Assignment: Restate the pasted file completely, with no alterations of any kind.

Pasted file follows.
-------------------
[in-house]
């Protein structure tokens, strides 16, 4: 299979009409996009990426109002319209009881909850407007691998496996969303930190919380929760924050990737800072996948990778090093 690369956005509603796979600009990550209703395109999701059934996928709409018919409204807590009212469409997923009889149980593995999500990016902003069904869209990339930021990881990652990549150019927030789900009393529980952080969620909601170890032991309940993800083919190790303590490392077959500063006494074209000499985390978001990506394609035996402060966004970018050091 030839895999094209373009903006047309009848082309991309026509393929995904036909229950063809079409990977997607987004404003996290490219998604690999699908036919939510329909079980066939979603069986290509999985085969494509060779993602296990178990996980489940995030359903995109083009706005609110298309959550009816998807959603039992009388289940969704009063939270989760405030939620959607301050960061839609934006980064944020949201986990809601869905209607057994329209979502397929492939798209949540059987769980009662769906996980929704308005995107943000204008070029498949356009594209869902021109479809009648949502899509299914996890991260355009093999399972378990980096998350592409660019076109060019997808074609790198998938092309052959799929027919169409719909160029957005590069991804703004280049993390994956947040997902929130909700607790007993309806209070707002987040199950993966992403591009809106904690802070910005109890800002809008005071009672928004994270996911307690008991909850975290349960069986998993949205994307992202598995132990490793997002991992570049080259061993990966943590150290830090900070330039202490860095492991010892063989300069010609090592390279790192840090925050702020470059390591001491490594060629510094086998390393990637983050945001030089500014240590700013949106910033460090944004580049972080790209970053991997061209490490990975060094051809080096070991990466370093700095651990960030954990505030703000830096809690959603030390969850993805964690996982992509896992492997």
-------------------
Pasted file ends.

[in-house]
């Protein structure tokens, strides 16, 4: 299979009409996009990426109002319209009881909850407007691998496996969303930190919380929760924050990737800072996948990778090093 690369956005509603796979600009990550209703395109999701059934996928709409018919409204807590009212469409997923009889149980593995999500990016902003069904869209990339930021990881990652990549150019927030789900009393529980952080969620909601170890032991309940993800083919190790303590490392077959500063006494074209000499985390978001990506394609035996402060966004970018050091 030839895999094209373009903006047309009848082309991309026509393929995904036909229950063809079409990977997607987004404003996290490219998604690999699908036919939510329909079980066939979603069986290509999985085969494509060779993602296990178990996980489940995030359903995109083009706005609110298309959550009816998807959603039992009388289940969704009063939270989760405030939620959607301050960061839609934006980064944020949201986990809601869905209607057994329209979502397929492939798209949540059987769980009662769906996980929704308005995107943000204008070029498949356009594209869902021109479809009648949502899509299914996890991260355009093999399972378990980096998350592409660019076109060019997808074609790198998938092309052959799929027919169409719909160029957005590069991804703004280049993390994956947040997902929130909700607790007993309806209070707002987040199950993966992403591009809106904690802070910005109890800002809008005071009672928004994270996911307690008991909850975290349960069986998993949205994307992202598995132990490793997002991992570049080259061993990966943590150290830090900070330039202490860095492991010892063989300069010609090592390279790192840090925050702020470059390591001491490594060629510094086998390393990637983050945001030089500014240590700013949106910033460090944004580049972080790209970053991997061209490490990975060094051809080096070991990466370093700095651990960030954990505030703000830096809690959603030390969850993805964690996982992509896992492997």